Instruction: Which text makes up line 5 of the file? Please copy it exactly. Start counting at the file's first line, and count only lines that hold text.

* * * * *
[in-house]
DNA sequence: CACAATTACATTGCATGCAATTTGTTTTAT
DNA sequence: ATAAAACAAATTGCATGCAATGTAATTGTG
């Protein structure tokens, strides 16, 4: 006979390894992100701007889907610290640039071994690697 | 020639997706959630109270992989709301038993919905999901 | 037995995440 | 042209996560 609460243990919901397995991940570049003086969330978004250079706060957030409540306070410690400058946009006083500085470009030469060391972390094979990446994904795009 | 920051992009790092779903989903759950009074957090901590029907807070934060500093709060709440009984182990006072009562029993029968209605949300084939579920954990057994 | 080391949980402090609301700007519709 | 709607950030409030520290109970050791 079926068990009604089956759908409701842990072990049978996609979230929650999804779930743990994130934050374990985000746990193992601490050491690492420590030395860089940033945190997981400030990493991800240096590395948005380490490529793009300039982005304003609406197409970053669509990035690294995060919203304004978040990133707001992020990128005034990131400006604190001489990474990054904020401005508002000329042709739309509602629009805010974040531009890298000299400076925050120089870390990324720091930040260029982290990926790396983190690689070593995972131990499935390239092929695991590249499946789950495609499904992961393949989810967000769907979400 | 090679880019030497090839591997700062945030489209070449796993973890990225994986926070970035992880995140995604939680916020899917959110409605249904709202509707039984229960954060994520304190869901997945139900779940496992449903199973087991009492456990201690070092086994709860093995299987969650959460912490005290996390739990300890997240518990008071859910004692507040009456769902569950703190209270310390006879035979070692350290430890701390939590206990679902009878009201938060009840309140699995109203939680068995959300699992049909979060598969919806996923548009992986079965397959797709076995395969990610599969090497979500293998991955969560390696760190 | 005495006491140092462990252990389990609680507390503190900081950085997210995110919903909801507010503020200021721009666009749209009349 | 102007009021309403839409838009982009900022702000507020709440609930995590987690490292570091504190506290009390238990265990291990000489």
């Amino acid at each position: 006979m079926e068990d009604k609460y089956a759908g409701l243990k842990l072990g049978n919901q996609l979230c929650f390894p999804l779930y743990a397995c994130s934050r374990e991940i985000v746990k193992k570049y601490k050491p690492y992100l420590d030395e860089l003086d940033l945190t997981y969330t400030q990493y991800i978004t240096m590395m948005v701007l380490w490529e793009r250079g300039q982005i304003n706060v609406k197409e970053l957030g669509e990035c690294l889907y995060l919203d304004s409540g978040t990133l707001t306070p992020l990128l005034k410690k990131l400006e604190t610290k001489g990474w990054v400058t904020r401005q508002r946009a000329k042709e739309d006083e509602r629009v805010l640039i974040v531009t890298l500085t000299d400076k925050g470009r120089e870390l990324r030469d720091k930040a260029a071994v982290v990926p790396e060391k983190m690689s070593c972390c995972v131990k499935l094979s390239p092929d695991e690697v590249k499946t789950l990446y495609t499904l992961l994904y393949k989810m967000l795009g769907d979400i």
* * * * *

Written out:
């Amino acid at each position: 006979m079926e068990d009604k609460y089956a759908g409701l243990k842990l072990g049978n919901q996609l979230c929650f390894p999804l779930y743990a397995c994130s934050r374990e991940i985000v746990k193992k570049y601490k050491p690492y992100l420590d030395e860089l003086d940033l945190t997981y969330t400030q990493y991800i978004t240096m590395m948005v701007l380490w490529e793009r250079g300039q982005i304003n706060v609406k197409e970053l957030g669509e990035c690294l889907y995060l919203d304004s409540g978040t990133l707001t306070p992020l990128l005034k410690k990131l400006e604190t610290k001489g990474w990054v400058t904020r401005q508002r946009a000329k042709e739309d006083e509602r629009v805010l640039i974040v531009t890298l500085t000299d400076k925050g470009r120089e870390l990324r030469d720091k930040a260029a071994v982290v990926p790396e060391k983190m690689s070593c972390c995972v131990k499935l094979s390239p092929d695991e690697v590249k499946t789950l990446y495609t499904l992961l994904y393949k989810m967000l795009g769907d979400i």